Autacoids, vasoactive chemicals that are produced locally, released locally, and act locally (in effect, local hormones); they include histamine, which participates in inflamation. Histamine (a derivative of the amino acid, histadine) is released in response to trauma and allergic reactions. It dilates arterioles and contricts veins.
Reactive hyperaemia--after inadequate blood flow (i.e., from compression of skin), the blood flow immediately after release is much higher than normal. Vasodilator metabolites accumulate. Resupplies oxygen and nutrients to ischemic tissue very rapidly.
Increased blood flow (caused by an increase in arterial pressure), vasodilator products of tissue metabolism are washed out and their interstitial concentration declines, increasing vessel tone.
Neural vasoconstrictor regions are tonically active (averaging approx 1 impulse per second at rest) contributing to basal tone. Reflexes that enhance this activity result in more frequent impulses (as high as 10 per second) to the terminals containing norepinephrine, which is released and elicits constriction.
Affects both arteries and veins, but has most important effects on small arteries and arterioles. Capillary pressure is reduced by arteriole vasoconstriction.
Skin responds more profoundly to sympathetic activation--Skin more sensitive to sympathetic stimulation and also has lower basal sympathetic tone than most other tissues, so greater change is possible.
If sympathetic outflow is generalized, results in rise in BP (by increased peripheral resistance and increased cardiac output).
Circulating catecholamines (E, NE from adrenal) have similar but less profound effects.
Parasympathetic fibers generally not found on arterioles. Parasympathetic innervation of arterioles in salivary glands
Baroreflex--vasodilation caused by fall in sympathetic activity
Baroreceptors are stretch receptors located in the carotid sinuses (where internal and external carotids split) and in the aortic arch. Impulsed from them travel up the 9th and 10th nerves to the NTS. Stim of NTS inhibits sympathetic outflow to peripheral vessels (depressor effect) -- (also causes bradycardia via parasympathetic mechanisms, which also lead to reduced BP).
Baroreceptors are also located in heart and pulmonary vessels.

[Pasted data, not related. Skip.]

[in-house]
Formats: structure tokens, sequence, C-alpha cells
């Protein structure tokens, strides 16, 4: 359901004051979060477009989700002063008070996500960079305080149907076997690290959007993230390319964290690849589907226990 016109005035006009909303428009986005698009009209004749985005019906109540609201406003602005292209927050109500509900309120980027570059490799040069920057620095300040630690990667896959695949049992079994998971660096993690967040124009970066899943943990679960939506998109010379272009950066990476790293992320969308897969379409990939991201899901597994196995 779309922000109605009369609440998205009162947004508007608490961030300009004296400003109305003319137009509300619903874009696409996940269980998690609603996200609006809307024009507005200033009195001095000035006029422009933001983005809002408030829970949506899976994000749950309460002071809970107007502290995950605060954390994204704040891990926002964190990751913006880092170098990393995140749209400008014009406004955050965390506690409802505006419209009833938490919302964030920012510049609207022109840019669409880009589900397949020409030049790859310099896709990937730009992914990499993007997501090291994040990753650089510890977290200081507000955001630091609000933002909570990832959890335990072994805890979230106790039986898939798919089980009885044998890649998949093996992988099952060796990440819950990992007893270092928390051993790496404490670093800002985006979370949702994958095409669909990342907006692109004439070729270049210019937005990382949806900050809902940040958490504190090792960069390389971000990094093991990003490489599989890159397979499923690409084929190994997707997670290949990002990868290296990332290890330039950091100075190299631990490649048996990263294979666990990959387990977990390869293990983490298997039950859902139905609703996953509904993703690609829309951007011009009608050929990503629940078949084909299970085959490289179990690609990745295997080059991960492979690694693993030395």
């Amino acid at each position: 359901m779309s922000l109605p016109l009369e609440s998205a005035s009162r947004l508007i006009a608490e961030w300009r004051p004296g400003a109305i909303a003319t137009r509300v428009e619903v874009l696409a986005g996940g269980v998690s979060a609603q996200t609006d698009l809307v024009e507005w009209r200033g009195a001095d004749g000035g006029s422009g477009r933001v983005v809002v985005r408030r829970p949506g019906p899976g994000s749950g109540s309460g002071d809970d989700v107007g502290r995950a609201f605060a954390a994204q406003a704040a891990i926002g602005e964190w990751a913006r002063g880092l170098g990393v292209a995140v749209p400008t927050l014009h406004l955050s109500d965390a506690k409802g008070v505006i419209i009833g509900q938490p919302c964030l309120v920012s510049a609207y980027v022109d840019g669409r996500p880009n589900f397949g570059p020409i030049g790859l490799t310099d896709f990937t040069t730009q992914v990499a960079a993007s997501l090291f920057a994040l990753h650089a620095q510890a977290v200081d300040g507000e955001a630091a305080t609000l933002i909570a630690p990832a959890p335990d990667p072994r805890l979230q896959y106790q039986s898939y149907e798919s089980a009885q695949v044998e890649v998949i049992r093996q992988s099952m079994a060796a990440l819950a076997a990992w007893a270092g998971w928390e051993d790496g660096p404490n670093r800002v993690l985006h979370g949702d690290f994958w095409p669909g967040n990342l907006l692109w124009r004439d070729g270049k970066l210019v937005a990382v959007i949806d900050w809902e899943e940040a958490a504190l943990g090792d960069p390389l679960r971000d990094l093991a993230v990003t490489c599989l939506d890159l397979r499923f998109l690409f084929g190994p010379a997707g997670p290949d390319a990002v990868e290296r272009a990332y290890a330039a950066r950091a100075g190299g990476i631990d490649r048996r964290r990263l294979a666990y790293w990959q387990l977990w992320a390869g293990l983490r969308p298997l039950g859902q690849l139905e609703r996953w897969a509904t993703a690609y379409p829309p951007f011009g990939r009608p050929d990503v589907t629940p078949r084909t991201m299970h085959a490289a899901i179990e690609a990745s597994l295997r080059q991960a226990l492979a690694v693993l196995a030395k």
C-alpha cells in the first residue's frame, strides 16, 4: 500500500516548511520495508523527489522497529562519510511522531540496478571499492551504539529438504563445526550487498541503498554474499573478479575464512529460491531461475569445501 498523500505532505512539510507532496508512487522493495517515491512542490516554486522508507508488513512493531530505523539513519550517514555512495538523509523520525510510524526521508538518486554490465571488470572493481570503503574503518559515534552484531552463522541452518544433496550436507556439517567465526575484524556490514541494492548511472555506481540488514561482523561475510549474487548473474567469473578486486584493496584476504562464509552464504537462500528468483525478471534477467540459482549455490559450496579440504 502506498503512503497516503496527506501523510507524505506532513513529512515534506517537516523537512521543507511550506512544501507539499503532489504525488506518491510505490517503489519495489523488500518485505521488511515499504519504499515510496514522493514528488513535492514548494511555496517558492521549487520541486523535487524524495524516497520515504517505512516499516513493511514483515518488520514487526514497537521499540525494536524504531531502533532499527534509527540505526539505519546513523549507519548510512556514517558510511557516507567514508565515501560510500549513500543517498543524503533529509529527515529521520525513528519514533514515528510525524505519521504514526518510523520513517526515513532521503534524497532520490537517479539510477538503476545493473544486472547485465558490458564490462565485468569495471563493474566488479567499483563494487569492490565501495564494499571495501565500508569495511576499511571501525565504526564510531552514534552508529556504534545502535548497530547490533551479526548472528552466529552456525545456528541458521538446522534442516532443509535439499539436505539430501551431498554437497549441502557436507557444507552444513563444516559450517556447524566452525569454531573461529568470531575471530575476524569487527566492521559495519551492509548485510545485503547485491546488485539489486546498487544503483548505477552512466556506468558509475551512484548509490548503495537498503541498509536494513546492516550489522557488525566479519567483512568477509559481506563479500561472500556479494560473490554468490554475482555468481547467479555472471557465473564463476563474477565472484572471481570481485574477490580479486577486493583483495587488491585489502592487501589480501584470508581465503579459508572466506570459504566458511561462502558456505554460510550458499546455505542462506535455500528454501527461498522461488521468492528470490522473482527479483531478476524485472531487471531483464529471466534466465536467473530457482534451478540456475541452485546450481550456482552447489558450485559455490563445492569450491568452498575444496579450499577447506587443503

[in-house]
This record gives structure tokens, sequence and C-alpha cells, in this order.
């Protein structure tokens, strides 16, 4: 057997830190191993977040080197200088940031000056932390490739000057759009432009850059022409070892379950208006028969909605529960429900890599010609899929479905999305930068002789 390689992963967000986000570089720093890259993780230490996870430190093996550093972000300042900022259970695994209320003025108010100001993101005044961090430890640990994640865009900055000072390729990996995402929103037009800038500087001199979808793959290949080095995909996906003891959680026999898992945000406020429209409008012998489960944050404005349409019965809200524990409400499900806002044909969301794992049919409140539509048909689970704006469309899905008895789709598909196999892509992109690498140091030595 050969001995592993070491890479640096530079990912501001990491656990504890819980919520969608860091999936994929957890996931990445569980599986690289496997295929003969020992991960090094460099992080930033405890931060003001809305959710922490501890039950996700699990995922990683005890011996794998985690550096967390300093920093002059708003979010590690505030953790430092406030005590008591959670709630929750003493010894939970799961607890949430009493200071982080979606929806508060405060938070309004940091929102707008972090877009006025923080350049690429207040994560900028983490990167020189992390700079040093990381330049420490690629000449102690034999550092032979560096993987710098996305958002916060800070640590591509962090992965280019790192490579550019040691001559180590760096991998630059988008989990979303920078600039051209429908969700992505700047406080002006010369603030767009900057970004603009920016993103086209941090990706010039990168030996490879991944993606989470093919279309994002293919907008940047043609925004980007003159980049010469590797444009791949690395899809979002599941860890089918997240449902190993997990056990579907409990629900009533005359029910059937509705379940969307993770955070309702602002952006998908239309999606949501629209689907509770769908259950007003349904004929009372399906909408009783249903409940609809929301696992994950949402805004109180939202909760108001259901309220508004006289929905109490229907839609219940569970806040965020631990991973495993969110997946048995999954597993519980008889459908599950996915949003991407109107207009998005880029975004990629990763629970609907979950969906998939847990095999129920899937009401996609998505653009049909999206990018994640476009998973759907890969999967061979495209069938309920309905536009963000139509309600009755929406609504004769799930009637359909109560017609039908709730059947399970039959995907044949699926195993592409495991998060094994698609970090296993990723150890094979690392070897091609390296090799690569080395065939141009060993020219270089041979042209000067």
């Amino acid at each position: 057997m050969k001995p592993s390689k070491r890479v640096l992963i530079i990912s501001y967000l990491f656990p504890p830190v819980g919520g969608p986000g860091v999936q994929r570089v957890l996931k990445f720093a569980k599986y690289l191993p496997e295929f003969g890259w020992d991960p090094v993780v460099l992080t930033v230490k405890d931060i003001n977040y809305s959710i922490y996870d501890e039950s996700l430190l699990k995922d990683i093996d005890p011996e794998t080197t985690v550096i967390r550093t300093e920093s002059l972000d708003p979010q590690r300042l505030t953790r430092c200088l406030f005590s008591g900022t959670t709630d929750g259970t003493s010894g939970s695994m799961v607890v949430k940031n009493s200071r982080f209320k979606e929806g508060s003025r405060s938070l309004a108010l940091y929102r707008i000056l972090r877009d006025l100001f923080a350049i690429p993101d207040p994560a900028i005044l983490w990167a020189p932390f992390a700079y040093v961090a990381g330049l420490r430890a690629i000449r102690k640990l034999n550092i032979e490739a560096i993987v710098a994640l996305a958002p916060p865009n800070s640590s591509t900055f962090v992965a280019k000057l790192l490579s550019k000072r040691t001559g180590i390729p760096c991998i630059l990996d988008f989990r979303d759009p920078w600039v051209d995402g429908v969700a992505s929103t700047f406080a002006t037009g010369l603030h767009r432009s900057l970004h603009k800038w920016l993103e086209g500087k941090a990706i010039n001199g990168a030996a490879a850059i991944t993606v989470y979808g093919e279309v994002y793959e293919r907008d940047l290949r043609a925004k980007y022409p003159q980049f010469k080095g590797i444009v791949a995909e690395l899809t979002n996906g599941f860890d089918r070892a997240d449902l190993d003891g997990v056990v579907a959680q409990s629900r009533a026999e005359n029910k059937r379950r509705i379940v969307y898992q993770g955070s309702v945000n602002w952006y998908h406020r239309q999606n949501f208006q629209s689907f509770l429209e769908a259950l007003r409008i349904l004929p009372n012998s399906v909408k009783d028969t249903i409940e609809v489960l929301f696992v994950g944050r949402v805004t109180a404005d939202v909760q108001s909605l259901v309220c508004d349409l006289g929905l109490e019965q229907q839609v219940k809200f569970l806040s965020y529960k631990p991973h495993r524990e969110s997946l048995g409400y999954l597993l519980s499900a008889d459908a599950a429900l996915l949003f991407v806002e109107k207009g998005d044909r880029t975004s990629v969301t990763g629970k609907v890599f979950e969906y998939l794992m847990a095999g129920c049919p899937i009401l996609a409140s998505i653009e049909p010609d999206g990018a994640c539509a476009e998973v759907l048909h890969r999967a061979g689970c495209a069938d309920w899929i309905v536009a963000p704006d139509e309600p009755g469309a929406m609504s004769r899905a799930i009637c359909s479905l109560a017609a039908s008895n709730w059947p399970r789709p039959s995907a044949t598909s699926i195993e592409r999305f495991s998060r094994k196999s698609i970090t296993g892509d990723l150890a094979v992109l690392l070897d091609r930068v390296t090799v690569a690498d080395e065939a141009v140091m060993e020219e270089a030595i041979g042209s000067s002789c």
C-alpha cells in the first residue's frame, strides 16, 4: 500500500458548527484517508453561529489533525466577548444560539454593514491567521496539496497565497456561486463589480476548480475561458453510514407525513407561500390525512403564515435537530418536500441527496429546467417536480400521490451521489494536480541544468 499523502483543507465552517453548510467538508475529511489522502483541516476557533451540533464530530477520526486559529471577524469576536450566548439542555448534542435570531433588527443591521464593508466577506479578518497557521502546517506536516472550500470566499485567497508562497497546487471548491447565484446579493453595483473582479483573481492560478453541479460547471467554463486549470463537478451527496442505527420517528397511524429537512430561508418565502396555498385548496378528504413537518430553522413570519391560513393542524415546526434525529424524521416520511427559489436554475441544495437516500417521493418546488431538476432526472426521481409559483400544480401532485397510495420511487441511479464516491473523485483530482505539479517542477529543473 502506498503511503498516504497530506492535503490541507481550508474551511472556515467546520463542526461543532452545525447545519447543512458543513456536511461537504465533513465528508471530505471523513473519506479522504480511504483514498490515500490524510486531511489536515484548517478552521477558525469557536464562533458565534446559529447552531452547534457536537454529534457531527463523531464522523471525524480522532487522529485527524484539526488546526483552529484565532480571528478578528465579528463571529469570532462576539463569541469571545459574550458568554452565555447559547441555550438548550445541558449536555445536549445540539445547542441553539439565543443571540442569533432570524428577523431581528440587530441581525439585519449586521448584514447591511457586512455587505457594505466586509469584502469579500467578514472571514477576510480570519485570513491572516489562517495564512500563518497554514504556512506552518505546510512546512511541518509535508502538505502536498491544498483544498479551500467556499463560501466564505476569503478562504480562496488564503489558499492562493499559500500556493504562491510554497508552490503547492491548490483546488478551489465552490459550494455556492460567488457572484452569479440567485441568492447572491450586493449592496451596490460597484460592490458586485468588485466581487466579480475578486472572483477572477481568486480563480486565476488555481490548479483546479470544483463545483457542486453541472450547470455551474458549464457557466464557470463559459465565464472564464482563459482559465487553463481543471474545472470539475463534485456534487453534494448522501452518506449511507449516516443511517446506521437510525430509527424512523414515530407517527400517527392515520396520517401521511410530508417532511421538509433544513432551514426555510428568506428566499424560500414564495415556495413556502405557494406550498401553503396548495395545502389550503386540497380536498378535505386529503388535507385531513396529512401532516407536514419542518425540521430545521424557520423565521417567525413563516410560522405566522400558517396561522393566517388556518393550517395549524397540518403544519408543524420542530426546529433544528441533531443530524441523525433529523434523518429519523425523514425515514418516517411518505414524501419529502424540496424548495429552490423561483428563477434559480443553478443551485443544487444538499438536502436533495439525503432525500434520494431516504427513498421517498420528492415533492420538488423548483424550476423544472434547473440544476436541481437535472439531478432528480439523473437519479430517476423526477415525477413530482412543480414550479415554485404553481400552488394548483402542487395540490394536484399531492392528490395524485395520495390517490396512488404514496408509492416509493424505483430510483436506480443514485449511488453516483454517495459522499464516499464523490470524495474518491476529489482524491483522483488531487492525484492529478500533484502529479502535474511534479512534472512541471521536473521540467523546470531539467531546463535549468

Provide short-term adjustment, but long term changes in blood pressure are achieved by changing the fluid balance (via the kidneys).
The baroreceptors in the heart and pulmonary circulation also has a diuretic effect on the kidneys to decrease blood volume.
Hypothalamus is sensitive to changes in brain temp, and shunt blood to skin to diffuse heat or away from skin to concerve heat.
Forebrain--Emotional responses often elicit vasodilatory and depressor responses (blushing, fainting).
Pain also effects BP. Cutaneous pain raises BP, while visceral pain lowers it.
Lung stretch receptors--Inflation of lungs causes systemic vasodilation, while deflation causes vasoconstriction.
The brain and heart are controlled primarily by intrinsic factors. Thus, in acute hemorhage, when there is massive sympathetic discharge to contrict vessels, blood flow to the brain and heart are not greatly reduced.
In the skin, external vascular control is dominant.
In skeletal muscle, both are prominent--at rest, external (sympathetic) vasoconstrictor tone is dominant. In anticipation of, and at the start of exercise, blood flow to leg muscles increases. After the onset of exercise, vasodilation occurs as a result of local increase in metabolites. Vasoconstriction occurs in inactive tissues as a result of general sympathetic discharge, but constrictor impulses reaching vessels of active muscles are overridden by local metabolic effect. This allows increased blood flow where needed and shunts blood away from areas that don't need it